I went to some interesting presentations about MicroServices at #qconlondon this week, including one by @tammersaleh of Pivotal who gave a great talk on Microservice Antipatterns, though the topic was less “design” anti-patterns, and more “things that can go wrong, and how to avoid them”. I thought I’d share some of what I heard along with my own thoughts and comments.
Microservice Antipatterns or “Stuff that can go wrong and how to avoid it!”
1. Don’t start with a microservice.
Start with a monolith, and extract services at a level of granularity that you need at a time. I’m not sure I entirely agree with this, but it is a recurring comment I heard at QCon, and I guess it’s an antidote to the perennial behavioural trait of developers to “over-model” a domain into a theoretically “pure” but practically over-complex implementation (think endless object hierarchies!). I think the point is not to assume “more micro is better”, and to recognise that there’s a significant operational cost to running and deploying services, so the incremental cost of adding a service had better be worth the benefit of splitting out a more fine-grained level of service.
2. Implied/hidden schemas
Microservices themselves define a schema (i.e. their API, their payload schemas, etc), even if you’ve abstracted away database or persistence schemas behind these in a classic (one DB per service, aka Gatekeeper) model. This is kinda stating the obvious as far as I’m concerned, and the natural consequence is that you are then forced into coordinated deployments whenever you want to make a change which destroys half of the power and flexibility of a microservice orientated architecture.
There are a couple of good patterns to consider to help mitigate this. Firstly the use of semantic versioning (see http://semver.org/) to make it very clear when you expect a change to be backward-breaking. Semantic versioning can be described as using a version number MAJOR.MINOR.PATCH, and incrementing: the MAJOR version when you make incompatible API changes, the MINOR version when you add functionality in a backwards-compatible manner, and the PATCH version when you make backwards-compatible bug fixes. @tammersaleh summed this up beautifully and far more succinctly with the alternative definition of a semantic version number: mybad.shiny.oops !!!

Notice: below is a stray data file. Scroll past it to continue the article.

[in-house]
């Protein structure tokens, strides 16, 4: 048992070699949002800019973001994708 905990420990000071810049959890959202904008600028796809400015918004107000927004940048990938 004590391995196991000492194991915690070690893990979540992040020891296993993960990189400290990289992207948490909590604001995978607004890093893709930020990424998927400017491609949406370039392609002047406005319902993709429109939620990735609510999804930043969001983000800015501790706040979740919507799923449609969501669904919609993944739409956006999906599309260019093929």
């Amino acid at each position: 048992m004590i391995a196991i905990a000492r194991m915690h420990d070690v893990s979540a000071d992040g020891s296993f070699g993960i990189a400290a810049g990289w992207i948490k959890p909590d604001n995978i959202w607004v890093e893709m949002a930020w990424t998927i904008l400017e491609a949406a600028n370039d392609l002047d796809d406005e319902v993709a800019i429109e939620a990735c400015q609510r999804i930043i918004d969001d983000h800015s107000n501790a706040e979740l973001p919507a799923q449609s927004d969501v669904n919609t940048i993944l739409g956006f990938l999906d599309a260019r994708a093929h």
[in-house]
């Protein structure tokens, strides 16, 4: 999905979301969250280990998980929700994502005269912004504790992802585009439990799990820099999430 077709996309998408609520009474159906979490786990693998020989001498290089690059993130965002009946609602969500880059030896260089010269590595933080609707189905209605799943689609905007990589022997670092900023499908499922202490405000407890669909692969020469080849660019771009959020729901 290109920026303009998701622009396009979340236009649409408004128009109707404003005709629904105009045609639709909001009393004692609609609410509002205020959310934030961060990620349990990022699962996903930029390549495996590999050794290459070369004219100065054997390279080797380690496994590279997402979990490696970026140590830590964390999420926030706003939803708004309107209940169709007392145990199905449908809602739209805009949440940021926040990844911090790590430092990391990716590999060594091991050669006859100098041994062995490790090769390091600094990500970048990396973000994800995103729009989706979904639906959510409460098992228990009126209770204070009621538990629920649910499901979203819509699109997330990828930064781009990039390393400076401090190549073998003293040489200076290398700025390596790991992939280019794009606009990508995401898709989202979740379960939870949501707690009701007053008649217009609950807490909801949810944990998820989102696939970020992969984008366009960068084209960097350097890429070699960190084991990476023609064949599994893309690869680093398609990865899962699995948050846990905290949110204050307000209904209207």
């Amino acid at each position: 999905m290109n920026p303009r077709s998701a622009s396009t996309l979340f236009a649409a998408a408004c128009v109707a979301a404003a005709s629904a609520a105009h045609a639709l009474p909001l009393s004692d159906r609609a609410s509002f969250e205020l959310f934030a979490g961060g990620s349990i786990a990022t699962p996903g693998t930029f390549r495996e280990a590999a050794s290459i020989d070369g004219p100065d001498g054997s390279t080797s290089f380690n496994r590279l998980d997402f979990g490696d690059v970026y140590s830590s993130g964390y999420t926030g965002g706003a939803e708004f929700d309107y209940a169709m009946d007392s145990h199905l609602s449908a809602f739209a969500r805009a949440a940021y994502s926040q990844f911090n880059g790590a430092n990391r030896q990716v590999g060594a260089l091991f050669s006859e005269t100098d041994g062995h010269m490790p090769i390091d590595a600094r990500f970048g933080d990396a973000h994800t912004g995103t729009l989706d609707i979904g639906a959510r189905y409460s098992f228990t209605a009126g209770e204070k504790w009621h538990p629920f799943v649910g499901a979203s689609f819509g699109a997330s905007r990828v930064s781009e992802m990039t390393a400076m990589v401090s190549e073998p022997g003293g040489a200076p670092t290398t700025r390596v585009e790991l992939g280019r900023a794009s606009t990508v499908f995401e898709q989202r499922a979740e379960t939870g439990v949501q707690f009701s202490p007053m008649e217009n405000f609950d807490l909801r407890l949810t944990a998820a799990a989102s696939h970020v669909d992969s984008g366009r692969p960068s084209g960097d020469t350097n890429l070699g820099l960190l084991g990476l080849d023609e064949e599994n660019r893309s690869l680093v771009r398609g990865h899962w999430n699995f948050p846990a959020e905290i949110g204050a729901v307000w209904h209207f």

Secondly, there’s no need to decommission an old version of a service, so instead run multiple versions and give your client applications and services plenty of time to migrate to the latest version. You can monitor usage to help drive migrations and of course to know when it’s ok to kill the old service without impact.
3. Spiky load between services
If you’re designing for a system with any sense of variable load, you can reduce your resource requirements (servers, etc), by using queues and worker-processes between microservices and their dependents (e.g. databases) to spread the load over time (“amortize the load to smooth the traffic”). This of course introduces complexity into the equation if only because there are more components to the overall architecture, but it also forces clients to be asynchronous in their expectations. I think this is a good thing – It’s so difficult to guarantee good performance with synchronous behaviour that it’s surely better to assume asynchronous behaviour and achieve a more graceful degradation if you’re unable to meet your hoped-for performance.
4. Hardcoded IP’s and ports
This is another one that I struggle to think that people genuinely do, but I guess it must be more common than I thought. Anyway, there are a couple of alternatives – either using a discovery service (which requires every service to be aware of the discovery service itself, and be coded to use it) or make use of a centralised router, such as DNS or a DNS-aware load balancer.
5. Dogpiles of microservices